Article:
The aim of this study was to evaluate the effects of a seven-week nutrition education intervention on the sports nutrition knowledge (SNK) of highly trained UK adolescent swimmers. Fifteen national and international adolescent swimmers (males = 5; females = 10, 15.5 ± 1.1 years, 170.2 ± 7.5 cm, 60.3 ± 5.7 kg) participated in the study during seven consecutive weeks of the competitive swimming season. The participants received 30 min of nutrition education once per week in a classroom-based setting after they had completed their regular swim training. An undergraduate sports nutrition student delivered all nutrition education sessions and SNK questionnaires were administered to the participants pre- and post-intervention. The mean total SNK score improved by 8.3% (SD = 8.4%, 95% CI = 4.1–12.6; p = 0.006; ES = 1.0) following the nutrition education sessions. On an individual basis, ten swimmers significantly improved their total SNK score, whereas four swimmers did not improve, and one swimmer performed significantly worse after the intervention. Moreover, the swimmers’ knowledge of hydration improved by 22.2% (SD = 20.6%, 95% CI = 11.8–32.6, p = 0.004, ES = 1.1) over the seven-week timeframe, which was the only nutrition topic to have a significantly increased knowledge score. The current study therefore suggests that a nutrition education intervention can positively influence the SNK of highly trained adolescent swimmers.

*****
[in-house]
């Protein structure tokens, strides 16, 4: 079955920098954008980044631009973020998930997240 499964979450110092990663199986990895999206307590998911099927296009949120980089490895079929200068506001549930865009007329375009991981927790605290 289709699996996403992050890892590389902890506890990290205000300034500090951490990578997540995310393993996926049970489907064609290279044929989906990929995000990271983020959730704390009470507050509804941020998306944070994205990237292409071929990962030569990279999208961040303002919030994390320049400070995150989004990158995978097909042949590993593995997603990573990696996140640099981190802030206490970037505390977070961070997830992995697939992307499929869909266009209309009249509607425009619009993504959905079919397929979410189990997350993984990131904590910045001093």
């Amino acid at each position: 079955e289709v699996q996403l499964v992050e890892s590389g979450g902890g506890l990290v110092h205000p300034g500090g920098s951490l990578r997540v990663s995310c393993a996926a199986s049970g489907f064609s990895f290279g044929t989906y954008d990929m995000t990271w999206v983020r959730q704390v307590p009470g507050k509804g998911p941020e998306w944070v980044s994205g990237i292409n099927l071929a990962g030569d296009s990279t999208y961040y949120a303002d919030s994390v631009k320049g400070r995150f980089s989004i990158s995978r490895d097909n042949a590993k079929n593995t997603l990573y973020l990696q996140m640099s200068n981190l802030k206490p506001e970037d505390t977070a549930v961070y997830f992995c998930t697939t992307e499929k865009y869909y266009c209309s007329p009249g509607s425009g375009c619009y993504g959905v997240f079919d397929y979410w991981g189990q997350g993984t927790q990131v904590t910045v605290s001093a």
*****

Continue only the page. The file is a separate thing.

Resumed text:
- adolescent athletes